ACCC asked to investigate Aust SMS claims

A wireless enterprise software provider says it has complained to Australia's competition watchdog over a group of service providers who allegedly route short-message service traffic via lower-cost foreign operators and mask the practice by using "falsely assigned" local numbers.

A wireless enterprise software provider says it has complained to Australia's competition watchdog over a group of service providers who allegedly route short-message service traffic via lower-cost foreign operators and mask the practice by using "falsely assigned" local numbers.

Start Corporation says the service providers concerned -- who sell corporate clients short-message service capacity -- are able to offer discount rates on the basis of using cheaper capacity from European and Asian telecommunications carriers. They then "mask the foreign-originated phone number with a falsely assigned local number," according to the provider.

Start's chief executive officer, Michael Mak, said Start's research found that a number of providers had been using overseas carriers to offer cheaper short-message service rates to a number of major blue-chip customers in Australia.

"Our agenda is to stop the SMS services industry from exposing Australian consumers and corporate customers to potential trade practices and a data privacy fiasco -- which will be very damaging to the industry as a whole. Australia is a leading market in SMS applications and we don't want to see that change, which is not good for us, our competitors, carriers, consumers or anybody in it," said Mak.

Mak claimed, however, that Start had no plans to enmesh its competitors in legal battles.

"We would like to discourage industry participants from engaging low-cost foreign-originated services, which is not sound from data-privacy, service-quality or spam-prevention points of view. We are not trying to cause legal troubles for the other service providers, but more so to encourage them to use Australian carriers for a higher-quality service, and to play on a level playing field with costs," he added.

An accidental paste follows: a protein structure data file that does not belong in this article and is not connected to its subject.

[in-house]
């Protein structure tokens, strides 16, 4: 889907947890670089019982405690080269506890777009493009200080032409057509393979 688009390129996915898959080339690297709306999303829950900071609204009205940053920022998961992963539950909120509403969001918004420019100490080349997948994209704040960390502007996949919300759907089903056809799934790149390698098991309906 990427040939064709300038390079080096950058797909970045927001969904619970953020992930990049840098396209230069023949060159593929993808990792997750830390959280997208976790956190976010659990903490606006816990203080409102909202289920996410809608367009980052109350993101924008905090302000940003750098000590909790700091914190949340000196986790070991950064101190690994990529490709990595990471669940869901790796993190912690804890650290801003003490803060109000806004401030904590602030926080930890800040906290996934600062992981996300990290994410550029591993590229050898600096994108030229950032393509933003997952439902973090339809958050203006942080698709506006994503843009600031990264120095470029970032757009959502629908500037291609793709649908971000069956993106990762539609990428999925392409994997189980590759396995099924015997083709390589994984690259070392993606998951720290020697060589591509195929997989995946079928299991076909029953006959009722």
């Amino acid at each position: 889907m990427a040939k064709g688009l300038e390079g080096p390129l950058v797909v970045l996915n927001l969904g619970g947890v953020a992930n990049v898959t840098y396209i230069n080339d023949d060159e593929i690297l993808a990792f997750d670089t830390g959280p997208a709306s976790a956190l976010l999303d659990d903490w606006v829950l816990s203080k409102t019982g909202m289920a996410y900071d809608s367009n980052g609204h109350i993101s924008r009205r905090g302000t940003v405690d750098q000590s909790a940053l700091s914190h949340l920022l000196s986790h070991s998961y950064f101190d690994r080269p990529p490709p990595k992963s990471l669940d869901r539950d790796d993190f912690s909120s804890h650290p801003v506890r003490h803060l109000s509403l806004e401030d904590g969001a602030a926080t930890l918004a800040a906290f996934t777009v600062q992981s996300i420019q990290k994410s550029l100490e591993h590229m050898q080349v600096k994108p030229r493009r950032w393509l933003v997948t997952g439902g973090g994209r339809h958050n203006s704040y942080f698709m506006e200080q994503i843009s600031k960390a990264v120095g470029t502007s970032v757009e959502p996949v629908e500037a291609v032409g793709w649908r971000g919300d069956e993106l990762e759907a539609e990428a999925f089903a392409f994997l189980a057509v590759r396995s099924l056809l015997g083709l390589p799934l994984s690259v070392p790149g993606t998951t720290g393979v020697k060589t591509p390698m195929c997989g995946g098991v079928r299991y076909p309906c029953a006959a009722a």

Mak said the company had communicated with the Australian Competition and Consumer Commission (ACCC) two weeks ago and was told that the ACCC was now investigating the matter.

ACCC public relations director Lin Enright said a service provider "may be at risk of breaching the Trade Practices Act" if they are deceiving customers on certain information about their services. However, Enright emphasises that there needs to be solid proof that the service provider in question is in fact misleading or deceiving consumers.

Mak said the issue came to their attention after a few of their customers asked them about the international service. The customers also asked Start to match international rates after they had been pitched to by other SMS service providers in the market.

"We have offices and partners in other countries and certainly have access to cross-border messages. We choose not to provide this service. We offer services to banks and airlines and cannot afford to compromise data privacy and service reliability. In fact, we actively urge our partners in other countries to also only purchase from their respective local carriers," Mak said.

"There is no other reason why these messages cannot retain their original foreign originating phone number other than the fact that consumers do not welcome them. So to mask it with a local origin is misleading behaviour," Mak added.

"It's a bit like replacing a 'Made in China' tag on a t-shirt with 'Made in Australia' even though it's not really the case," he said.

ZDNet Australia  tried to get more information about the issue from one of the players named by Start, Legion Interactive. However, a spokesperson said they have a policy not to comment on "mere allegations".

Instead, the company released the following statement under the name of its chief executive officer, David Burden: "Legion Interactive is committed to sourcing the most cost-effective messaging services for our client base".

Mak said Start was waiting for a reply from the ACCC before taking further action.

One telecommunications company weighed in to the debate. Vodafone Australia released a statement saying "We do not support the practice of service providers using overseas carriers to route SMS traffic. Whilst we do not have commercial agreements in place with all of our roaming partners, we carefully monitor SMS traffic between carriers and where there is an imbalance of ingoing and outgoing volumes we put a formal commercial agreement in place, or in extreme cases block messages. By having the appropriate agreements in place, we ensure that all of our customers have a high-quality reliable service."

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